What is a “perfect song?” A few years ago, I heard a song that I had heard a million times come on the radio. When it came out, it was played over and over and over again – back in the days of “Top 40,” and I was in a small town at the time with only a few very commercial stations. When it was on the charts, the song finally drove me crazy. Now, twenty-five years later, I not only did not turn the channel, I was singing along with it. I really liked the song – loved the song.
Why? How could that be? It was because it was a perfect song.
What makes a song perfect? What are the criteria?
There are many, many reasons to love a song, to call it your favorite, or even to call it perfect. To me, a song is perfect if it meets the following criteria:
1. The song must not evoke any particular time or event. It must be timeless, as much as possible. If you hear a song and think “ah, 1966!”, then it is not a perfect song, even if it is a great song. It must transcend its time.
2. The song is a recorded song, and it is a specific recording of the song. This probably reflects my recording engineer bias, but a perfect song is a specific instance of a wonderful thing, captured on tape, vinyl, or bits. If “The Christmas Song” by Nat King Cole is a perfect song (and I would argue it is), it is the recording he did, not just a recording of him on TV singing the song. By the way, Nat’s so good, he recorded the song twice, and both recordings are perfect.
3. You must be able to hear it a million times and still want to hear it again. You can burn it out with an overdose, but it comes right back, and you find yourself listening and perhaps humming along.
4. It must be artistically and technically perfect for what it is. It must be well recorded, by which I mean that the recording must perfectly capture the song even if it technically may not be “perfect.” It must be well played – the musicians must be inspired. The arrangement must work. The song itself must be a great song, well constructed, with lyrics (if any) that just work.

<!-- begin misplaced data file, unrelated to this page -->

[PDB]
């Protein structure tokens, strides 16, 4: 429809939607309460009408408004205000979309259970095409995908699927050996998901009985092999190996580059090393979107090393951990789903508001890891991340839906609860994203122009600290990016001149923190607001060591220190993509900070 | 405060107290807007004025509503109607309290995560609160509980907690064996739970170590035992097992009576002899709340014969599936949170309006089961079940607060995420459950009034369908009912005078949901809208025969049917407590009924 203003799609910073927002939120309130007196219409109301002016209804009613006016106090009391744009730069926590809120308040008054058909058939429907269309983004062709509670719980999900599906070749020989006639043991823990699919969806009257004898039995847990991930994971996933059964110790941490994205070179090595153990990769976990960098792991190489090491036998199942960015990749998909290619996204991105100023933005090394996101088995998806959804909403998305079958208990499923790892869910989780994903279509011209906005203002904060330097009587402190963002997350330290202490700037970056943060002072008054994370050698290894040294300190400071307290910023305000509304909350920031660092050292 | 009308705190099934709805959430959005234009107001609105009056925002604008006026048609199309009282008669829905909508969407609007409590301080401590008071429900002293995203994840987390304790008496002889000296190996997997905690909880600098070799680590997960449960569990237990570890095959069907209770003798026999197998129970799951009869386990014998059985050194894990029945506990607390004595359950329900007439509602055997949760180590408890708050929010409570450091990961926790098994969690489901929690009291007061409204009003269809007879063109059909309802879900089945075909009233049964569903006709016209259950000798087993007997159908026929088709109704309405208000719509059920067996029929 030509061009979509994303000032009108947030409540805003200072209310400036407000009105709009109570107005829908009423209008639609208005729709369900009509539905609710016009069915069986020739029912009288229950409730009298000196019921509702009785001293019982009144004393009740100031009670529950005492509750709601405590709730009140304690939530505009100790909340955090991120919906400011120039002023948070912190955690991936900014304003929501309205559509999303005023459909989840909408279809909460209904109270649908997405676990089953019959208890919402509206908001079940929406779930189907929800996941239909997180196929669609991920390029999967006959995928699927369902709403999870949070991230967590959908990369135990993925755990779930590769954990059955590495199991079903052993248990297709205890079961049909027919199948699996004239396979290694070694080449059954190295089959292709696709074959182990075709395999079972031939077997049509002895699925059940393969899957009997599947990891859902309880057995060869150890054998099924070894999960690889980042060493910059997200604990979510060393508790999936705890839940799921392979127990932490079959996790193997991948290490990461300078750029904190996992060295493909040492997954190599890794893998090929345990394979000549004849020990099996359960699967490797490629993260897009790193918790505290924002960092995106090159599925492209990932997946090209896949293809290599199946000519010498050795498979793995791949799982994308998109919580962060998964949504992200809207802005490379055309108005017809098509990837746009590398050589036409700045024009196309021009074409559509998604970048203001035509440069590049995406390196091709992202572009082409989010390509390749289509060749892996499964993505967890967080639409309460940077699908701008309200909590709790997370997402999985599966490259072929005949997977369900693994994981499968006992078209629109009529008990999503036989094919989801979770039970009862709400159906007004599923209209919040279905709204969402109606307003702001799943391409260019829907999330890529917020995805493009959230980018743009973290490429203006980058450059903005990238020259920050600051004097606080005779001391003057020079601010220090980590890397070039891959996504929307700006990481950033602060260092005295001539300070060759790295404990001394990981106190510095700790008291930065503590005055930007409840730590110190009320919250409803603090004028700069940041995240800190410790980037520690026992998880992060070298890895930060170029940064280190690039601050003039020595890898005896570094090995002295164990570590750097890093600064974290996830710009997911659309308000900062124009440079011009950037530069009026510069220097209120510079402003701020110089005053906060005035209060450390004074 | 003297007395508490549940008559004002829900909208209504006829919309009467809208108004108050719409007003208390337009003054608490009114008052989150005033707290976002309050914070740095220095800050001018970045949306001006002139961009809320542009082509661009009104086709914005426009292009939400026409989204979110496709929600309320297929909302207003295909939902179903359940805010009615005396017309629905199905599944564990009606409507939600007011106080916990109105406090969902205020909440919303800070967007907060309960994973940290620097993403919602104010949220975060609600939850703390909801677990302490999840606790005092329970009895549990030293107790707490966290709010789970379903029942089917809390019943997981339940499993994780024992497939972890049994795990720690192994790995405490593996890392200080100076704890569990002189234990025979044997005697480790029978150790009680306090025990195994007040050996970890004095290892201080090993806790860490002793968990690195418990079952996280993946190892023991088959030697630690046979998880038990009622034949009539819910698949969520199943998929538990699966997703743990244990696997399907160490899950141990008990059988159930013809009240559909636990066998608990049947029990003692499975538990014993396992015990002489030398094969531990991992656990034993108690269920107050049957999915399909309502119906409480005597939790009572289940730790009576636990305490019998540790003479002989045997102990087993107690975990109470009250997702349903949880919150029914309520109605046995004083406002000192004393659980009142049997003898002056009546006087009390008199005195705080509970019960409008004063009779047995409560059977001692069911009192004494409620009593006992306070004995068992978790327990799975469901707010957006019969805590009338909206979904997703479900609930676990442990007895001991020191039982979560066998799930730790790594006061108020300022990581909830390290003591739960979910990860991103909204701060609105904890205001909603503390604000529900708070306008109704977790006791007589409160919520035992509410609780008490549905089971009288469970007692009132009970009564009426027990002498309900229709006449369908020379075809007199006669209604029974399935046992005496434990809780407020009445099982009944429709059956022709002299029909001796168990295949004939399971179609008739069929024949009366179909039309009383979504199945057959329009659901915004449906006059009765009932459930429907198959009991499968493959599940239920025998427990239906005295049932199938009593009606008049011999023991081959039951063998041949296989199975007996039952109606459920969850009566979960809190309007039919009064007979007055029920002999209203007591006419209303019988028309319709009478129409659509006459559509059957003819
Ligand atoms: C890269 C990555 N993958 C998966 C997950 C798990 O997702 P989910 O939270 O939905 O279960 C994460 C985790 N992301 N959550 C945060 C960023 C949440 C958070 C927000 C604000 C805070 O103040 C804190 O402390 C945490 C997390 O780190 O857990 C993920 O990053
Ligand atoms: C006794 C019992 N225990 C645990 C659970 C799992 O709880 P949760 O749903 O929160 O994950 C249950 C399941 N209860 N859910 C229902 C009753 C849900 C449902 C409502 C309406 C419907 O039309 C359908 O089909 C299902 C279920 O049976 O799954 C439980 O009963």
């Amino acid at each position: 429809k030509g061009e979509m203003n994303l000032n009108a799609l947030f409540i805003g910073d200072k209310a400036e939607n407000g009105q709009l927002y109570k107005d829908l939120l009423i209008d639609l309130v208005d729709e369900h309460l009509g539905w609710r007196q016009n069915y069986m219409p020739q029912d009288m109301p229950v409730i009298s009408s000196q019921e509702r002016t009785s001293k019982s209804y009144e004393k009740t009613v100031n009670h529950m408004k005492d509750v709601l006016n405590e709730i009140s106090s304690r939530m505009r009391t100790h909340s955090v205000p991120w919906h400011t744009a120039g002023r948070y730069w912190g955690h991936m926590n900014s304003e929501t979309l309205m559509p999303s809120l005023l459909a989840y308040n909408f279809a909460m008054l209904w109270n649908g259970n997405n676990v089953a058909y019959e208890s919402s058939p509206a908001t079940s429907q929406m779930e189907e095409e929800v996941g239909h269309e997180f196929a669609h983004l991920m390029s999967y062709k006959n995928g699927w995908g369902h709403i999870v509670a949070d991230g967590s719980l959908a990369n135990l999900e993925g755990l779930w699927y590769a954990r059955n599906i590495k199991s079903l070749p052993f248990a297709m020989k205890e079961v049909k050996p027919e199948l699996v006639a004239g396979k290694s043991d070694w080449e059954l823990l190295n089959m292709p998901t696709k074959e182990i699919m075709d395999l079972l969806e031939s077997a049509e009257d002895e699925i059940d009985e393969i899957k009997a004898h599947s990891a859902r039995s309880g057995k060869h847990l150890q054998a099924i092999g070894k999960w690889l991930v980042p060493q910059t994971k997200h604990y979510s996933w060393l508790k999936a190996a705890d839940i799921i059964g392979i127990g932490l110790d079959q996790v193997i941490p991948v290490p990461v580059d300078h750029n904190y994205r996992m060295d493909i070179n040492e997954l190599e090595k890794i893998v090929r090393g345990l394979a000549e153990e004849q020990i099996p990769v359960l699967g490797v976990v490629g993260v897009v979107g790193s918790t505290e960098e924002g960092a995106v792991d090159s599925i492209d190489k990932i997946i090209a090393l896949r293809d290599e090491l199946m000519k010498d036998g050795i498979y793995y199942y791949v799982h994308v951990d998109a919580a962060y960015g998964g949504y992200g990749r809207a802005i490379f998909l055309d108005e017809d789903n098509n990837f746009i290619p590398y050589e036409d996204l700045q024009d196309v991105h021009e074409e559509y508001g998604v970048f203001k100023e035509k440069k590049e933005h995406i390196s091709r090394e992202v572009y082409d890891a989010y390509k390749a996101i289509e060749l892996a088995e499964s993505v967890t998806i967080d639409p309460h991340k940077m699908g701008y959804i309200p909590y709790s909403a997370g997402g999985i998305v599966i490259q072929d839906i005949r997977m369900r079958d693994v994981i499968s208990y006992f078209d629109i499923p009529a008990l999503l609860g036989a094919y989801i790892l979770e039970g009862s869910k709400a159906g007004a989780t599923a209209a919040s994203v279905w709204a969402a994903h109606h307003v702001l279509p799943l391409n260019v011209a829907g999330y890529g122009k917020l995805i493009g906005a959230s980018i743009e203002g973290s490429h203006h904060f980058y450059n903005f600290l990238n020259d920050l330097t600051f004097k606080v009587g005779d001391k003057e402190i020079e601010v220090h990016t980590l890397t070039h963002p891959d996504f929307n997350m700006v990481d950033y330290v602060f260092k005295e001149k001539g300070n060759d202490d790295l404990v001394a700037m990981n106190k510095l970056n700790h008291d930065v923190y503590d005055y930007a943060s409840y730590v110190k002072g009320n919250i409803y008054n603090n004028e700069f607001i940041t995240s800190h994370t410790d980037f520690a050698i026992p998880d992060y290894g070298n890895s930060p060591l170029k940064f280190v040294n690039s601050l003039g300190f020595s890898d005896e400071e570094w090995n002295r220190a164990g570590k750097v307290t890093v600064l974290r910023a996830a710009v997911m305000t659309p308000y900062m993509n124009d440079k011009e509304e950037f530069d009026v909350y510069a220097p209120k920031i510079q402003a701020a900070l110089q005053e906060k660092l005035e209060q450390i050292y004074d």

A perfect song, therefore, is a recording where the magic came together. It is a sublime moment in the musical cosmos.
An easy perfect song is “All Blues” by Miles Davis. Another is “I Can See Clearly” by Johnny Nash. Yet another is “Ring of Fire” by another Johnny, Johnny Cash. And, more recently, “Hallelujah,” which was written by Leonard Cohen, but recorded perfectly by Jeff Buckley. Just to name a few.
When I mentioned the concept of a perfect song to my old boss, who has a few years on me, he said that a perfect song to him was “Kentucky Rain” by Elvis Presley. Which, would not be on my list. But it shows you how subjective music is. One person’s perfect song could be (likely is, actually) someone else’s drill-bit on the ear drum. But to my old boss, “Kentucky Rain” spoke to him, and it was well recorded with great session musicians, and, well, Elvis was a pro, so I can’t argue the choice too much.
Some of the songs that I’ll dissect in this series will be perfect songs, many won’t be. I’d love to hear what songs you consider perfect according to the criteria listed above?